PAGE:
Contra Costa County Judge Rules in Favor of Releasing Police Records
Police guard a roadblock near Salvadore Castro Middle School in Los Angeles on Feb. 1, 2018. (Frederic J. Brown/AFP/Getty Images)
Updated Friday, Feb. 8, 4:29 p.m.
In the first such ruling on California's new police transparency law, a Contra Costa County judge on Friday ruled that years of officer discipline and use-of-force documents can be made public, rejecting the arguments of law enforcement unions that records prior to Jan. 1 should be kept secret.
Judge Charles Treat immediately stayed the ruling to give the unions time to appeal. But his decision, made from the bench following a hearing that lasted more than 90 minutes, was lauded by First Amendment and police reform advocates as a victory in what they expect will be a long fight.
"The judge got the answer right," making it "clear to all police departments" that years worth of past records can be released, said David Snyder, executive director of the San Rafael-based First Amendment Coalition, which intervened in the case, along with KQED, the Bay Area News Group and the Center for Investigative Reporting.
Police lawyer Tim Talbot said outside of court that the unions will consider an appeal. He said he wasn't surprised by Treat's ruling.
"I think the issue is more political than legal, and I'll just leave it at that," Talbot said. He added that Treat seemed to be accepting of Talbot's privacy arguments "then seemingly at the end he denies it, without an explanation."
Treat asked pointed questions of Talbot: “The Legislature has clearly indicated, at least prospectively, ‘We the Legislature think that (disciplinary) documents should not be confidential and should be publicly available.' " the judge said from the bench. "Didn’t the Legislature think that insufficient access to police records were the problem last year?”
About 15 police reform advocates demonstrated outside the Contra Costa County courthouse in Martinez before the hearing, chanting "Release the records! Release the records."
"Give us the information," said Antioch resident Kathleen Wade, who said her son was crippled in a police beating. "We need to know who these police officers are. They know who we are. Why won't they just release the documents?"
Friday's ruling "is a victory for us," Frank Running Horse of Concord said after the hearing. We know it's going to be a back-and-forth battle. We know they're going to appeal."
Rick Perez, whose son, Richard "Pedie" Perez III died in a 2014 Richmond police shooting, said after the hearing he felt "like the man on the moon, it's one small step toward getting justice but one big step for all these families involved."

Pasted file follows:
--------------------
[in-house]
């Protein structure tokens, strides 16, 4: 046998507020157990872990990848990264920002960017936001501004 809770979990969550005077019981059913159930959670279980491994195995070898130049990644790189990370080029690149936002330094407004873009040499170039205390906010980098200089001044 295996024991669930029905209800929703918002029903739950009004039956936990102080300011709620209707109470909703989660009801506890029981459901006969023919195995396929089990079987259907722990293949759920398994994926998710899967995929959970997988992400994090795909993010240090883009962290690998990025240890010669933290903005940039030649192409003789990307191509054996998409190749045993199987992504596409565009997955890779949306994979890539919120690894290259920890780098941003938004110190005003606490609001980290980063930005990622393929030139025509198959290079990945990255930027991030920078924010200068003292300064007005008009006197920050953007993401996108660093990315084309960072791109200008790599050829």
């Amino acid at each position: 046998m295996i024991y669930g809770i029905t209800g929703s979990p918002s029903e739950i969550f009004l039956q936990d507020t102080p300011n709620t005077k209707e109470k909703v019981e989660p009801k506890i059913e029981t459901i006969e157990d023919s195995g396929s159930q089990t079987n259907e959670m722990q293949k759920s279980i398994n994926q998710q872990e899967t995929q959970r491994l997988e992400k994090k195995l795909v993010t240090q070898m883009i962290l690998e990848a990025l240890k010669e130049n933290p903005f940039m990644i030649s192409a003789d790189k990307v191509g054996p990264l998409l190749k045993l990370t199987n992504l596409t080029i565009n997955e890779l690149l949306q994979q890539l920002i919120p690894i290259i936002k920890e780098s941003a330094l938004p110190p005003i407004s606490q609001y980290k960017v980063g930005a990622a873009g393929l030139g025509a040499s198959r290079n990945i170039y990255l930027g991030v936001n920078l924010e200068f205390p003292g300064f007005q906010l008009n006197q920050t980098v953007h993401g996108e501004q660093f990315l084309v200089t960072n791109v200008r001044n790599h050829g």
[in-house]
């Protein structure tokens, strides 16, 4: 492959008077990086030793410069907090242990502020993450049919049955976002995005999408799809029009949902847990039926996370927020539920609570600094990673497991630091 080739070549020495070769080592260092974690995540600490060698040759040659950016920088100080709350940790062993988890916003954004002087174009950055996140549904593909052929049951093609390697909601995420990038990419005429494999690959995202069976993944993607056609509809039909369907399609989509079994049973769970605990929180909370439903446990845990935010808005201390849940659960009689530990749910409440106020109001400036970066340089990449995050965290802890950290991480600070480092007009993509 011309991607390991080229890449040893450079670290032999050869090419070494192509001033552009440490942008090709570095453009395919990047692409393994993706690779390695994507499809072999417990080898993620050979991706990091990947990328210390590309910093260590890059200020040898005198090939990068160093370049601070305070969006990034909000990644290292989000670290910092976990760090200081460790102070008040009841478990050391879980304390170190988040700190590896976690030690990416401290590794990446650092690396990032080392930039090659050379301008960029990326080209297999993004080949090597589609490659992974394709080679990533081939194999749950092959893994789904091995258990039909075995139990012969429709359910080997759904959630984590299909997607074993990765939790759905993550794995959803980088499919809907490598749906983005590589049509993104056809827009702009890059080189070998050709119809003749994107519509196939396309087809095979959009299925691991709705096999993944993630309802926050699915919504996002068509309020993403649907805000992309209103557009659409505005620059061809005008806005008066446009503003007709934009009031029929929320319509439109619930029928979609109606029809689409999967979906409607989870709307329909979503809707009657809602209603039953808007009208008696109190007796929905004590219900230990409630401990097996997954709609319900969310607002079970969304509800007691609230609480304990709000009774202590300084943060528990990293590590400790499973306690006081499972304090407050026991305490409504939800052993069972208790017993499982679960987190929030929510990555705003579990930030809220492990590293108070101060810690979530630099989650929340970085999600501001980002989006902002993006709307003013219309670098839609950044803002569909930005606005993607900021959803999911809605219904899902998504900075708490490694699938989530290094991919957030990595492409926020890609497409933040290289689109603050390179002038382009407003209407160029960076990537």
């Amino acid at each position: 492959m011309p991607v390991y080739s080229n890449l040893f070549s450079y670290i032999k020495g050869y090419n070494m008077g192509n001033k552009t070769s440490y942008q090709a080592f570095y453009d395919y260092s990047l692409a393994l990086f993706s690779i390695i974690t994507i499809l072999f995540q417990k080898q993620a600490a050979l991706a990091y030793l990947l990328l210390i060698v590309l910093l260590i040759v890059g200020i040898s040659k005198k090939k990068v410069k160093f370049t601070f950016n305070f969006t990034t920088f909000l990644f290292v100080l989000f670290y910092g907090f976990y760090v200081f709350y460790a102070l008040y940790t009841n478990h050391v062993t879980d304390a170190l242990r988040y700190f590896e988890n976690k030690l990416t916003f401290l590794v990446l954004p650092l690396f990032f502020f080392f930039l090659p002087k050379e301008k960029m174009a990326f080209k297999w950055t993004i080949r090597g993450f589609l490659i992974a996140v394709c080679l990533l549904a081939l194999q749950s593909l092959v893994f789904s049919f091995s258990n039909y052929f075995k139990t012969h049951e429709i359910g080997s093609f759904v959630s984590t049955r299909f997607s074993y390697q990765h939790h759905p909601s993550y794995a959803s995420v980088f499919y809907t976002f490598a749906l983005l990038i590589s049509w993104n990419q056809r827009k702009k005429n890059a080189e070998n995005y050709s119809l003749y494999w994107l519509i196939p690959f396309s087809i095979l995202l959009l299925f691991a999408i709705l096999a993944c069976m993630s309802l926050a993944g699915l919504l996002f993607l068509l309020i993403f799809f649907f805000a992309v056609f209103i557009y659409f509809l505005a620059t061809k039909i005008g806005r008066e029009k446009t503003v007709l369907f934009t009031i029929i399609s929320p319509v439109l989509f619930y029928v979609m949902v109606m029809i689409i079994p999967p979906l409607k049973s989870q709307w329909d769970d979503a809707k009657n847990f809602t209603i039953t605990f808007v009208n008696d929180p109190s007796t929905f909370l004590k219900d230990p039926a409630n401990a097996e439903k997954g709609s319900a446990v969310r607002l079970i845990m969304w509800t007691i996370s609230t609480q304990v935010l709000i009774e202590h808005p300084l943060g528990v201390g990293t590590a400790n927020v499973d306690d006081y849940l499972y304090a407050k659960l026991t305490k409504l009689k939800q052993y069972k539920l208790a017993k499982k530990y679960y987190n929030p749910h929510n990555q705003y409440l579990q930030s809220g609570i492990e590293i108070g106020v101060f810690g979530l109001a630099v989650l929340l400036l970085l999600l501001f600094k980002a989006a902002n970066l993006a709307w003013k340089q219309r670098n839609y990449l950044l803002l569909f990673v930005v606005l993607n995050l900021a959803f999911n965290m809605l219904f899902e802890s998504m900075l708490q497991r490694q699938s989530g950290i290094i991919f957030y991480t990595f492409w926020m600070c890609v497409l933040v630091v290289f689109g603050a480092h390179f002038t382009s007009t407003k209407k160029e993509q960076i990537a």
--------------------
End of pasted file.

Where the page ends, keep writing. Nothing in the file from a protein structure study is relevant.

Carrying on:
Original Post, 10:42 a.m. Friday, Feb. 8:
In what could be a long legal fight that will ultimately end up before the California Supreme Court, a Contra Costa County judge will hear arguments Friday afternoon on whether the state's new police transparency law applies to officer misconduct and use-of-force investigations that occurred before this year.
The court battle pits police unions against open government advocates, news organizations and police reformers, who are scheduled to argue before Judge Charles Treat.
The new law, Senate Bill 1421, "is a landmark bill that provides for sorely needed public scrutiny of police misconduct," said David Snyder, executive director of the San Rafael-based First Amendment Coalition. That organization is intervening in the case, along with KQED, the Bay Area News Group, Investigative Studios and the Center for Investigative Reporting.
"The argument that police can keep secret records from past years and decades is simply wrong," Snyder said.
The ACLU of Northern California and the father of a man killed in 2014 by Richmond police officers are separately intervening in the case, also arguing that the law applies to past investigations.
Unions representing police officers in Antioch, Richmond, Martinez, Walnut Creek and Concord, and county sheriffs' deputies, sued last month to block release of officer disciplinary records requested by a statewide coalition of news organizations, including KQED, going back at least five years. The unions argue the new law should not apply to past records, which they contend are private under other laws that grant special privacy protections to peace officers.
About 15 similar legal challenges, mostly in Southern California, are also working their way through the courts. At a hearing Thursday in Orange County a judge did not immediately rule. A hearing is also scheduled for Friday in Los Angeles.